Provocations from David:

David’s first idea reminds me of the way Omar Rizwan—that’s his sec­ond cita­tion here — is often talking, or dreaming, about data with “provenance”: a deep mem­ory of how it was made, where it came from, how it’s been trans­formed.

Imagine show­ing up in response to a query with some sense of, “whew, took a long time to get here … I’m tired … ”

Error mes­sages from K. G. H.:

I think if you include some error mes­sages in your story, when bad syn­tax has unex­pected results or some such, it will tickle tech read­ers like me.

Legacy tech from Matt:

Technologies have momen­tum of a sort; I’m typ­ing this in an alpha­bet that was invented (in part, and improved along the way) that was invented in the Bronze Age. My the­ory (which I just made up, and could be entirely wrong) is that tab­u­lar data is kind of the same, in that it’ll be around for a long time. To back that up: we’ve already seen a cou­ple gen­er­a­tions of other types of data stores come and go. Remem­ber Mongo and Riak? Fas­ci­nat­ing tech, espe­cially the dis­trib­uted nature of Riak, but they weren’t suc­cess­ful because they were very hard to reason about.

I’m not sure this is quite what Matt intended, but I’m now imag­in­ing an aside that reveals this fan­tas­ti­cal data­base of the far future is running, at its root level … on CSV files.

AI from Dan:

Look, GPT-3 and gen­er­a­tive image “AI” are already the infi­nitely expres­sive query lan­guage and response palette you’re look­ing for!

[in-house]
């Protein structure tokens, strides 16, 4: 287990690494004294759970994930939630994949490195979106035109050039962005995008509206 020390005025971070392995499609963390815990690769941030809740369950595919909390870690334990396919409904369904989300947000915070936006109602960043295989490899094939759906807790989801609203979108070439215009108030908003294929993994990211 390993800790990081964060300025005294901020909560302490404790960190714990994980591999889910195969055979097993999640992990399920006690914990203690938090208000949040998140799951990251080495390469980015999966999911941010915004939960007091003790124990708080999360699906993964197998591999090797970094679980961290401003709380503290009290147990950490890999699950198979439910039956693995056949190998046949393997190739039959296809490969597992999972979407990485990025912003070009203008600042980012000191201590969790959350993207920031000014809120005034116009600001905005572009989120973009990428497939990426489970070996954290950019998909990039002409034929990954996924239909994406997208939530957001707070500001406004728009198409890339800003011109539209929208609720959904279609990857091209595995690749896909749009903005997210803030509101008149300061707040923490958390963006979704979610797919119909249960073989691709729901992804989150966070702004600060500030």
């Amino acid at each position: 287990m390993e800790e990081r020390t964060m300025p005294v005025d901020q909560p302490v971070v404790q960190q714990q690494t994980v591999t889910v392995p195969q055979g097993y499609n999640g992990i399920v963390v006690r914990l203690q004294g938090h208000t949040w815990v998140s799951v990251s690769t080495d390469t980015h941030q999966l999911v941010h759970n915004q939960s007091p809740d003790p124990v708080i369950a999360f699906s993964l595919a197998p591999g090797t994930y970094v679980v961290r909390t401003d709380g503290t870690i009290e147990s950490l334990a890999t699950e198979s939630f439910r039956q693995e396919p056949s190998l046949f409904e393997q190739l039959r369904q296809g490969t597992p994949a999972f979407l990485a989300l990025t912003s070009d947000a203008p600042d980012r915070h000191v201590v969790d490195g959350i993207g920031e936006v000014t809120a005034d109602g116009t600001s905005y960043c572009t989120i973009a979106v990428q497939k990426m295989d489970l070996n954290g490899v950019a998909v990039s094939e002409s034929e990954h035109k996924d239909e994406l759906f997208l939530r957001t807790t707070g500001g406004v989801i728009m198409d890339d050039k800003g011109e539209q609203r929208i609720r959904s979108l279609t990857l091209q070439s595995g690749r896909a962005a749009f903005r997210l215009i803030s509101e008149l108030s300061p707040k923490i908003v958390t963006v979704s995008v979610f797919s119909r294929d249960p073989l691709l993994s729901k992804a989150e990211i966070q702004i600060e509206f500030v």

Dataset: millions, millions, mil­lions of words and images from everywhere. And more, all the time. [ … ]

Query: nat­ural lan­guage, sure, but also your query is any­thing you can draw. That draw­ing gets filled in / auto­com­pleted [ … ] but only as a func­tion of the train­ing dataset.

So you already have a sort of proto: “I’ll draw a pas­toral scene, now you styl­is­ti­cally trans­form it based on, idk, weather data.”

Resonance from Matthew:

I’m instantly reminded of the con­cept of sto­chas­tic resonance, and the idea that you can apply cer­tain kinds of “noise” to a chaotic and noisy signal to make the strands you are looking for “hum” or res­onate enough to iden­tify and high­light the sig­nal you are look­ing for.

What if the way you query your nat­ural sys­tem is to inject cer­tain kinds noise to draw out and amplify the data in ways that you need?

And what if it was actu­ally dif­fer­ent kinds of gen­res of music/audio that worked best. Black Nor­we­gian death metal. Medieval harp music? 808 drum machine samples? Moog chords or midi sequences?

I’ve read a tiny bit about sto­chas­tic resonance, and it’s worth learn­ing about if you’ve never heard of it — a very deep magic trick.